National Budget sets up small business tax reforms
28 February 2014
Posted by: Author: Lorys Charalambous
Author: Lorys Charalambous (Tax-News)
On February 26, South Africa's Minister of Finance Pravin Gordhan presented his 2014 Budget, which included the first measures arising out of the deliberations of the Tax Review Committee, headed by Judge Dennis Davis, that he had set up in July 2013 with a broad brief to make recommendations for possible tax reforms.
The Committee's recommendations, which Gordhan has accepted, relate to the compliance burden of small and medium-sized enterprises. In particular, the turnover tax regime, for businesses with an annual turnover of up to ZAR1m (USD93,000), will be amended to further reduce the tax burden on such enterprises.
It is proposed that the requirements of the tax should be simplified, and its thresholds and tax rates should be adjusted. It is proposed that turnover up to ZAR335, 000 should not be taxed, and that the maximum tax rate should be reduced from the current 6 percent to 5 percent.
Consideration is also being given to replacing the graduated tax structure for small business corporations with a refundable tax compliance credit, while amendments will be made to the venture capital company tax regime. Subject to appropriate tax treatment, amendments will be made to the intellectual property rules as part of this reform.
Gordhan confirmed that the Davis Committee has now started working on base erosion and profit shifting. During 2014, work will be undertaken on the impact of the tax system on economic growth and job creation, and aspects of value added tax, mining taxes and estate duties.
He also announced that, in the Budget, personal income tax relief by the adjustment of tax brackets and rebates would amount to ZAR9.25bn, with about 40 per cent of that relief going to South Africans earning below ZAR250,000 per year.
There would also be an increase in the tax-free lump-sum amount paid out of retirement funds from ZAR315,000 to ZAR500,000, to the benefit of those on lower incomes who did not benefit from deductible contributions, and he confirmed that legislation to allow for tax-exempt savings accounts will proceed this year, to encourage household savings. The account will allow investments in bank deposits, collective investment schemes, exchange-traded funds and retail savings bonds.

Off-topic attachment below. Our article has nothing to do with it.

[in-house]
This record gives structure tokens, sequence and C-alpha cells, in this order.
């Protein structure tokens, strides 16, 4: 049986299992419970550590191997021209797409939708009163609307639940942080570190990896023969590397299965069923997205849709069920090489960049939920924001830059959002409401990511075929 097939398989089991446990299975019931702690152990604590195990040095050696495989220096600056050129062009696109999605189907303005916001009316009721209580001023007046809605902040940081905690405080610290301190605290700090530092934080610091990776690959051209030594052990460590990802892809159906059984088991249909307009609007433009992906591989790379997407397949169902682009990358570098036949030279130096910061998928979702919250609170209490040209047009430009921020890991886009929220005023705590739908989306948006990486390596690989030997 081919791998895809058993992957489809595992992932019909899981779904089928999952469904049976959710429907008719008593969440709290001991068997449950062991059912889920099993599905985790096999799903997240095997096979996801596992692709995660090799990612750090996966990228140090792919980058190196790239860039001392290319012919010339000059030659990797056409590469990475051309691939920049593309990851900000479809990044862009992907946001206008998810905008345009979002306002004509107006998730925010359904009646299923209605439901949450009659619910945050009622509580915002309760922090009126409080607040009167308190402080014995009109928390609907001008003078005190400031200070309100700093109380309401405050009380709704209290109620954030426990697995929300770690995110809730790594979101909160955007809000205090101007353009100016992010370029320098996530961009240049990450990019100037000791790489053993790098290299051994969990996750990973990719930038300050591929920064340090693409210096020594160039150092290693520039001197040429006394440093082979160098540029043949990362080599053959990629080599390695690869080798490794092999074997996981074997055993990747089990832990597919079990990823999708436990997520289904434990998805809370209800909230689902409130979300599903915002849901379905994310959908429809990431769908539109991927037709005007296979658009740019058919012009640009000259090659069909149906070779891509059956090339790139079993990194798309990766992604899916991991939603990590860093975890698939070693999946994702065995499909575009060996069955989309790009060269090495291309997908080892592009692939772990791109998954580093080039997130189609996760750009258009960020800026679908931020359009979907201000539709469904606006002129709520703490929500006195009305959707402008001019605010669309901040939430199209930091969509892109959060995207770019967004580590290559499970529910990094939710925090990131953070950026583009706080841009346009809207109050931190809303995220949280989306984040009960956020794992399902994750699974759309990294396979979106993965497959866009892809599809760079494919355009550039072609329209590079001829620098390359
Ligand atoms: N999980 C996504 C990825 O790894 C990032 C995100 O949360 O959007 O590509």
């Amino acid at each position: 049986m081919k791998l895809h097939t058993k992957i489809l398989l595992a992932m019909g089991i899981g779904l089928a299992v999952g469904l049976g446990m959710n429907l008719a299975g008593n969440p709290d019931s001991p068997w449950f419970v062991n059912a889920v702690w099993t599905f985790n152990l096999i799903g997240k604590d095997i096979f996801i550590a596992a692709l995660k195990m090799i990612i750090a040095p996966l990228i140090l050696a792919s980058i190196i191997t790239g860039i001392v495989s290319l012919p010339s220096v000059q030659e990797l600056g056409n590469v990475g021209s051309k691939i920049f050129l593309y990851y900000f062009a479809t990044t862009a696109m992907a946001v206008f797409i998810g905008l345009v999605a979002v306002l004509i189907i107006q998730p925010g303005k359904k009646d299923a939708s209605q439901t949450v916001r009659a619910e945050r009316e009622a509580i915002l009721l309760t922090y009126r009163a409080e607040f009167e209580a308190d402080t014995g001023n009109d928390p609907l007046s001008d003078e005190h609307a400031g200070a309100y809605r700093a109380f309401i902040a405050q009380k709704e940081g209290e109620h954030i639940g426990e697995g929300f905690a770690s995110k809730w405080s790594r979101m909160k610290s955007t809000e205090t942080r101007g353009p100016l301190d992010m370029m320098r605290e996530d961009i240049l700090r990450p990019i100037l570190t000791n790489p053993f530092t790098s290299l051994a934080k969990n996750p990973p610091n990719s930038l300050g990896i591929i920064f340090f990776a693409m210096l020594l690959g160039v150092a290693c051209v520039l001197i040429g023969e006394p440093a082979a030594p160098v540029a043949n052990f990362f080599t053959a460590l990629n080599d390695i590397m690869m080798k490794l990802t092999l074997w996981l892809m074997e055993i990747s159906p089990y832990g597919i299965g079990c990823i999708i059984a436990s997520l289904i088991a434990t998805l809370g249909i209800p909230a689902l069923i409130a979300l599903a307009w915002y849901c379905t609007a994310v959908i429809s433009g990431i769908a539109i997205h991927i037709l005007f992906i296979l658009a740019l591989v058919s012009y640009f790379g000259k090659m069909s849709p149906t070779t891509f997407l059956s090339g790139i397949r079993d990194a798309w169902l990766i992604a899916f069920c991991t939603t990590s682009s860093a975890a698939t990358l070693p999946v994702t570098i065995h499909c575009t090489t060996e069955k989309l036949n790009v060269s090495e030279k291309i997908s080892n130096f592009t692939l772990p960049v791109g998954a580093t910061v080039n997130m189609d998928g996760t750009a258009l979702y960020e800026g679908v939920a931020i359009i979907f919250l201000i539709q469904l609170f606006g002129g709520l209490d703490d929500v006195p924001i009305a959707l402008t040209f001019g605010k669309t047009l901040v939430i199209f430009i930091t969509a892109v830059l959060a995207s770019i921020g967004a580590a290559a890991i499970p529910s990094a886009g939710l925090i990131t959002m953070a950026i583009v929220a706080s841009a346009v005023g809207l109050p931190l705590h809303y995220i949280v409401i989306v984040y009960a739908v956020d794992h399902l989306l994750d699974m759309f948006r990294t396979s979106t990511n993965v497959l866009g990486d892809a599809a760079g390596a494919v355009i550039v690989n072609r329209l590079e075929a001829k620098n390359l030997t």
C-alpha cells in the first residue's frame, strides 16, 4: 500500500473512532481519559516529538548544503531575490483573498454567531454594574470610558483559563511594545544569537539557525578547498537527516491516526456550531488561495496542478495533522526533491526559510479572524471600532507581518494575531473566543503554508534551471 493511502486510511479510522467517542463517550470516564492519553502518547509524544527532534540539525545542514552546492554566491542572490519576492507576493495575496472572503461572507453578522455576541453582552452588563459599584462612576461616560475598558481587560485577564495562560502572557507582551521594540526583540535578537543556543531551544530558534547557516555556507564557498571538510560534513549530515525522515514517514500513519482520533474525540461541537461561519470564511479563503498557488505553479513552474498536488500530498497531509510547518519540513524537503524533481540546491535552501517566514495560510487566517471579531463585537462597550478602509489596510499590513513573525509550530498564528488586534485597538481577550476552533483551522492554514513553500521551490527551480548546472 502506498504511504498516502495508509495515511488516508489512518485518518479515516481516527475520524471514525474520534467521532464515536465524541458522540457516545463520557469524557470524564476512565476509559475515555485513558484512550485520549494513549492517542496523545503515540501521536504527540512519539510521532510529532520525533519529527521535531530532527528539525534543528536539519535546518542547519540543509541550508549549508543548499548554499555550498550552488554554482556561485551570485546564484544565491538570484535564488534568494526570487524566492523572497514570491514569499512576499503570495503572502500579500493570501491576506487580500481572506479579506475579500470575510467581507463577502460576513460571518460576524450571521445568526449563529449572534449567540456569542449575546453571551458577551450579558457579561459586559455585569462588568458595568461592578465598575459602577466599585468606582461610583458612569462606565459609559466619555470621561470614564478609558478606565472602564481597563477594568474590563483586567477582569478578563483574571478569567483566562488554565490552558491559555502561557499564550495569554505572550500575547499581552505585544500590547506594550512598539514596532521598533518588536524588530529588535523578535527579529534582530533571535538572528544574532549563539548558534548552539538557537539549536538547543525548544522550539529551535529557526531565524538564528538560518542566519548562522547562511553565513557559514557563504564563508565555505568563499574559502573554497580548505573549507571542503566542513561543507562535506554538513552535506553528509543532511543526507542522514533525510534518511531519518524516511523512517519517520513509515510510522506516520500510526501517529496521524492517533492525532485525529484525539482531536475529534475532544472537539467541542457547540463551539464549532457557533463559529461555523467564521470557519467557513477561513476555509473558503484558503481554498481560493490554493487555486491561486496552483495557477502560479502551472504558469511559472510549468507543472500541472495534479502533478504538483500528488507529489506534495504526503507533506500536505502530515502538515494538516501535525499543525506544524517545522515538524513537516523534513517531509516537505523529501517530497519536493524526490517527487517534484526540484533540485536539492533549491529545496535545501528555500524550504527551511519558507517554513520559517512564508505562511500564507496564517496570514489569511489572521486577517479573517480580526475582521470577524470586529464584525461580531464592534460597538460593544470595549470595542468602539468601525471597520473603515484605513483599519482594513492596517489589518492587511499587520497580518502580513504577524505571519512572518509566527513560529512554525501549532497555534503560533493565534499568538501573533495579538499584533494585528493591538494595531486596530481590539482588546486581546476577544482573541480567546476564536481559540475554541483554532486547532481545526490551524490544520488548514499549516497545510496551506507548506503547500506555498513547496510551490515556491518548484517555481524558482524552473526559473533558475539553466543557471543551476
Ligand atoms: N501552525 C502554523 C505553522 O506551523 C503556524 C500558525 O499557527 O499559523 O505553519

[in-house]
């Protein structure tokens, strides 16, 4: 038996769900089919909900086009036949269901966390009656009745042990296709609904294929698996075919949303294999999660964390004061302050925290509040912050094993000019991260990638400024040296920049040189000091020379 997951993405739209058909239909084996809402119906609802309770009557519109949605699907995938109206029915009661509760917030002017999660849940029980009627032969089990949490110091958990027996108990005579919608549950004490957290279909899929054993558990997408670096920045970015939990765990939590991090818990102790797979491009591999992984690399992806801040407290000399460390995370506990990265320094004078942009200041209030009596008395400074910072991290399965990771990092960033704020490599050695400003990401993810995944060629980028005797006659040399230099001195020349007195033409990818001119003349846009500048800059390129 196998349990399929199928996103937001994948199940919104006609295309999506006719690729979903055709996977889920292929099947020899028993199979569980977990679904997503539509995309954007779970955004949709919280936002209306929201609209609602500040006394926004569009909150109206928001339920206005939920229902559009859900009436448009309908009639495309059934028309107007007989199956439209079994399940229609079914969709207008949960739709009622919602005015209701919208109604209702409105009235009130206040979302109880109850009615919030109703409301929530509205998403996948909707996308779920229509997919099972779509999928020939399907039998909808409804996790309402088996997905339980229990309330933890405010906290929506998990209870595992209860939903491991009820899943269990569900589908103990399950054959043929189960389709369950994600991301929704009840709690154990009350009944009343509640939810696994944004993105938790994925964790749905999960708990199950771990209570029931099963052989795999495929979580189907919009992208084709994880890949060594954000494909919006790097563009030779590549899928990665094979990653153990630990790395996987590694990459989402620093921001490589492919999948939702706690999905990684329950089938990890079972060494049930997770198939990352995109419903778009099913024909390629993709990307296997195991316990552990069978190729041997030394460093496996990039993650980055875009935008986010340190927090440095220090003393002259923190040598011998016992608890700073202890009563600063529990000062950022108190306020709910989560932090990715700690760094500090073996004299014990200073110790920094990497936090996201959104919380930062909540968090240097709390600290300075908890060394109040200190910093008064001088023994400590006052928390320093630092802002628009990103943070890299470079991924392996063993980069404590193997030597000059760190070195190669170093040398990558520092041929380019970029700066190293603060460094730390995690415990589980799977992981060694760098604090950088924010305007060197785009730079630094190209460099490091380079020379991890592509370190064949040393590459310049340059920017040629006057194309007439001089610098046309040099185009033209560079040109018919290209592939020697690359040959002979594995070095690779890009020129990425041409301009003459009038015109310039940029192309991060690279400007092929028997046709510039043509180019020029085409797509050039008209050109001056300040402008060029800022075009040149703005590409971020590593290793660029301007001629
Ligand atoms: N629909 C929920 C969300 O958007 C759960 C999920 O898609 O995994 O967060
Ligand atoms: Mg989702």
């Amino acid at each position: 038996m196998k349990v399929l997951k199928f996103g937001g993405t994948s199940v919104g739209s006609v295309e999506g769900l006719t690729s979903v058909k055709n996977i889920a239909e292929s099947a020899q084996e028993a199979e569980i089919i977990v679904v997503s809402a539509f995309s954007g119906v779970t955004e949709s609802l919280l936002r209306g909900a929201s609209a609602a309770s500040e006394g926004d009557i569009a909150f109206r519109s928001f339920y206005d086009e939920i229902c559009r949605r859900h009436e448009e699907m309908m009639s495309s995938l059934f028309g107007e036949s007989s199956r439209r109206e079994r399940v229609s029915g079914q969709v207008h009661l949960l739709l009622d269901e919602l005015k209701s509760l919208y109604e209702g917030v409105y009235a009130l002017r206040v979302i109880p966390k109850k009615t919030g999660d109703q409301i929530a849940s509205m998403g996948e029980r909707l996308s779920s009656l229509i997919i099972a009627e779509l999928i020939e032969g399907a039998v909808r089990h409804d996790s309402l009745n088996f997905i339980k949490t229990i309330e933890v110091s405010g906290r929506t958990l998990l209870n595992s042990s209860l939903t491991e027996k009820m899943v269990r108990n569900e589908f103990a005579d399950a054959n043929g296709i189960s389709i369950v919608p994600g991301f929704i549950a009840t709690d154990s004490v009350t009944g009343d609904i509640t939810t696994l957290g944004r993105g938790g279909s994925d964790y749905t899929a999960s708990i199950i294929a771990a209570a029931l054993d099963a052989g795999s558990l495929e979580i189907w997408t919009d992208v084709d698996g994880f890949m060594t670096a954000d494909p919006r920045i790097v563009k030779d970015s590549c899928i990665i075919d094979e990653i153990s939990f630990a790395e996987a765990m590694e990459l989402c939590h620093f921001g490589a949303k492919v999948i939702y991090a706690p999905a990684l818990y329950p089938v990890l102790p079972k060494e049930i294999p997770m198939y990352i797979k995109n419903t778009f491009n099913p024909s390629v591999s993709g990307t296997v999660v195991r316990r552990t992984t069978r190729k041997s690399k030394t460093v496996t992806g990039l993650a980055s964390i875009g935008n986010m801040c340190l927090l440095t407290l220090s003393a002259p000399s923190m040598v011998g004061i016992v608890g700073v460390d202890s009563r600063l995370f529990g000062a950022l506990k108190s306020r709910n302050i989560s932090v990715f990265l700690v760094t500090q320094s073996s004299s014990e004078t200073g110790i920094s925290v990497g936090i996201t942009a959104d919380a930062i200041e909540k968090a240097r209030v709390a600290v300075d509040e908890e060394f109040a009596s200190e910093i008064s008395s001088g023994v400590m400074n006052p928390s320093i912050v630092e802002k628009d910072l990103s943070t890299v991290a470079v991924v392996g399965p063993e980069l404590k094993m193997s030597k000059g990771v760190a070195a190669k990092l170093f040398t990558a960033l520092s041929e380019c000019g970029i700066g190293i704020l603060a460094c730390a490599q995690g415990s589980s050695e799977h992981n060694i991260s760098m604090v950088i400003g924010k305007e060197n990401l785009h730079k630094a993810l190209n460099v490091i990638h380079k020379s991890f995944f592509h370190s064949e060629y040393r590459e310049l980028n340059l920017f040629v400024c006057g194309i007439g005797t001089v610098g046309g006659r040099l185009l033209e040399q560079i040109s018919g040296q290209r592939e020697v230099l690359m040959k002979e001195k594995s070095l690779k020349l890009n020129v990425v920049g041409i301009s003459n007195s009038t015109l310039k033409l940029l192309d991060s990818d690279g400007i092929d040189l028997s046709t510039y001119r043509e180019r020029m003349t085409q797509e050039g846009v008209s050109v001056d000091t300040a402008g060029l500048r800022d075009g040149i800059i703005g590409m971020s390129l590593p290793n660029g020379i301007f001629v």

Reforms to the tax treatment of risk business for long-term insurers are also proposed. Profits from the risk business of a long-term insurer will be taxed in its corporate fund, similar to the way short-term insurers are taxed.
Gordhan further disclosed that, while, following public consultation, the National Treasury and the Department of Environmental Affairs have agreed that a package of measures is needed to address climate change and to reduce emissions, implementation of the carbon tax is to be postponed by a year to 2016, to allow for further consultation.
Also with regard to the environment, and the regulatory and other measures that have been put in place to address acid water drainage from old gold mines, particularly around Johannesburg, consultations will be initiated with the mining sector on an appropriate funding mechanism to make sure that it makes its fair cost contribution.
Within the general budgetary situation, Gordhan disclosed that, despite the continuing global economic and financial uncertainty, South Africa has continued to experience growth, albeit at a slower rate than had been predicted. Gross domestic product (GDP) growth is now expected to reach 2.7 percent this year, increasing to 3.5 percent by 2016.
However, despite the slower economic growth at present, the 2013/14 budget deficit is projected to be 4 percent of GDP, lower than had been projected in October, and with tax revenue expected to be ZAR1bn higher than the ZAR899bn projected in 2013 Budget. A similar deficit is expected for 2014/15 fiscal year, narrowing to 2.8 percent of GDP over the next three years. Net debt should stabilize at about 45 percent of GDP in 2016/17.
In fact, exporters are currently benefiting from the recent significant weakening of the South African Rand (part of the financial effects on emerging economies of the slowdown in quantitative easing by the US Federal Reserve), which has increased corporate income tax receipts. Revenues are also rising from individual income tax, after above-inflation wage increases, and from a rise in customs duty after increased import values.
This article first appeared on tax-news.com.